“Put simply, your “brand” is what your prospect thinks of when he or she hears your brand name.” – Jerry McLaughlin, What is a Brand, Anyway? Forbes. December 21, 2011.
What do your prospects think when they hear your name?
Fundraising, much like sales or marketing, is heavily dependent upon other people’s perception of your product—your product being the programming, advocacy, and other community-oriented work that you are putting into the world. Although he might not have realized it in the moment, by making the statement above, McLaughlin isn’t just talking about consumers, he’s also talking about donors.
Your brand (or, what the public thinks of when they hear your name) and your ability to raise funds from that public, are inextricably linked. A prospective donor’s understanding of your values, mission, and work (not to mention what they think of that work) play an enormous role in their decision of whether and how much to donate to your cause.
We have certainly seen in both the for-profit and non-profit arenas how this dependency can work well. Apple, for instance, has an unmistakable brand, both in terms of the mark (the glowing white apple with a bite taken out of it) and the quality that is considered to go behind it. Similarly, there are non-profit organizations like Habitat for Humanity that have a brand that inspires clarity and confidence—who doesn’t know that the organization recruits volunteers to help build houses for those in need? According to the organization’s most recently published 990, revenue from contributions and grants totaled over $314 million. This is not an organization that struggles to make its brand clear.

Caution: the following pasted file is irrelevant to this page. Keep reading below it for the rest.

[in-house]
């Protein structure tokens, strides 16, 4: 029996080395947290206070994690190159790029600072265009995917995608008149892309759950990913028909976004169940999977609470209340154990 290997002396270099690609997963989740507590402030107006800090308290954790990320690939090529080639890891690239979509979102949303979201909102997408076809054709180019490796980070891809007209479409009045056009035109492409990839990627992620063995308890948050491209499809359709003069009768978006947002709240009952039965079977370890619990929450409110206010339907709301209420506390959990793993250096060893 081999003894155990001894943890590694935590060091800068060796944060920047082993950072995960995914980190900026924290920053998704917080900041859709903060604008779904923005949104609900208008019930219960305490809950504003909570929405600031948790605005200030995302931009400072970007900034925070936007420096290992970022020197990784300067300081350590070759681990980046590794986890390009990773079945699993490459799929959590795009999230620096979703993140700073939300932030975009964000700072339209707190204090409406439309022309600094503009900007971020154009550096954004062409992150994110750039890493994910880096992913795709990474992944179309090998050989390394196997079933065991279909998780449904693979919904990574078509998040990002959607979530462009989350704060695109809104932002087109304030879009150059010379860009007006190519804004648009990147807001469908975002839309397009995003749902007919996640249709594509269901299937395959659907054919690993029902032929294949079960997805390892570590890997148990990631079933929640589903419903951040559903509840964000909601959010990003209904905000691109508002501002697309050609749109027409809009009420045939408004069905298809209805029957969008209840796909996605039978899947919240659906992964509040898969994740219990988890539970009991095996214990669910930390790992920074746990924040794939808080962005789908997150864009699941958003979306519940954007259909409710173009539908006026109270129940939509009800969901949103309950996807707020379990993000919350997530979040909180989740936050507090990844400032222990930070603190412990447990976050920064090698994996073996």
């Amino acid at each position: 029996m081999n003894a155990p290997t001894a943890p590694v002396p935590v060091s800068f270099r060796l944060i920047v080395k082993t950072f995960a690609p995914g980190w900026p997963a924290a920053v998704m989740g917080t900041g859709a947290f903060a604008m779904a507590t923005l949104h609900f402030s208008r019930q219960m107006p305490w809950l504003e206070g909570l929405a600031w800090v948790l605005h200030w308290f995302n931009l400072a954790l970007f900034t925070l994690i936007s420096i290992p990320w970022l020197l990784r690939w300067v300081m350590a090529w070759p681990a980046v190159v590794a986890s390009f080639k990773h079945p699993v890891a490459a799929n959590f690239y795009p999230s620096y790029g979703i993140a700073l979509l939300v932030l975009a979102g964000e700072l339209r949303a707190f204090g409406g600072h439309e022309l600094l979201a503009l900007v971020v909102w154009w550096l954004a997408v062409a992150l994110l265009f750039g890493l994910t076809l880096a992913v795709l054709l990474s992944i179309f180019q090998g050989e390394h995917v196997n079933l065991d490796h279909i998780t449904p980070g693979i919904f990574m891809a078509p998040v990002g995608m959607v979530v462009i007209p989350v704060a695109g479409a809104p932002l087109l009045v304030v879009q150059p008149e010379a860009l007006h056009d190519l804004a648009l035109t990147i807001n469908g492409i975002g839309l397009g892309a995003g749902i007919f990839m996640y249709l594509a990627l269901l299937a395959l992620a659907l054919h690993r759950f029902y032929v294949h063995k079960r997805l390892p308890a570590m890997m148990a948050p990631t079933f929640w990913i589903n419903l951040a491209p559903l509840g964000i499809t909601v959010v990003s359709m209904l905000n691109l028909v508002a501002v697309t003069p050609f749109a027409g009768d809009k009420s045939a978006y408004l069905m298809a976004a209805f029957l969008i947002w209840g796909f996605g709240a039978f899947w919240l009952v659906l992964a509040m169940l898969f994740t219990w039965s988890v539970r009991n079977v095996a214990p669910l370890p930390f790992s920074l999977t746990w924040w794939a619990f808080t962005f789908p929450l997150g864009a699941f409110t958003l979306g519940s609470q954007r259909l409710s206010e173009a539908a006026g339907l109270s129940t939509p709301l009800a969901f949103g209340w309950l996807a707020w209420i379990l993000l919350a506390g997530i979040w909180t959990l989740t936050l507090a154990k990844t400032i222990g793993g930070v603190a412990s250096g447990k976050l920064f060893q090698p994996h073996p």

The flip side of the coin is that if your organization is having an identity (or brand) crisis, it can become exceedingly difficult to convince prospective donors to make new or increased gifts. An unclear brand, or a brand that doesn’t seem to match the actual work of the organization, can send a signal to the public that you don’t know who you are, and you don’t know what you’re doing. Even worse, an ineffective brand might fail to capture the attention of a potential donor prospect at all.
Furthermore, in the cases where the brand doesn’t effectively tell the story of an organization’s work (or perhaps even tells the story of what the organization used to be, but isn’t anymore), you lose the opportunity to engage potential funders who are interested in the real work that you are doing, but don’t have any way of knowing that you are actually doing it. Who knows how many donor dollars you might be leaving on the table?
The question becomes, if you find yourself in this situation, what can you do about it? Overhauling a logo, tagline, or mission statement is no small task, and generally involves many organizational stakeholders, but that doesn’t mean you shouldn’t start the conversation anyway. Great change takes time, but it is almost always worth it. In the meantime, there are things that you can do as a fundraiser to take control of your organization’s perception among donors and donor prospects.
First, be in the know. Be prepared for face to face conversations with donors and prospects about everything and anything that your organization is up to. Human interaction, and the ability to pivot or reframe a conversation in the moment, is the first defense against misunderstanding and miscommunication around your work.
Second, settle on clear and consistent talking points. Develop compelling language to talk about the work that you do, that can be used by everyone on your team and repeated regularly in donor communications.
Third, choose compelling images to represent your organization. You don’t have to rely on your logo to tell your story if you have great photos that can help do that work. Like the talking points, some photos may even be repeated over and over so that they become synonymous in donors’ minds with the programs that you run.
Branding and fundraising are always going to go hand in hand, and we encourage you to work toward fruitful collaborations within your organization so that the two efforts can seamlessly support one another as your organization evolves and grows.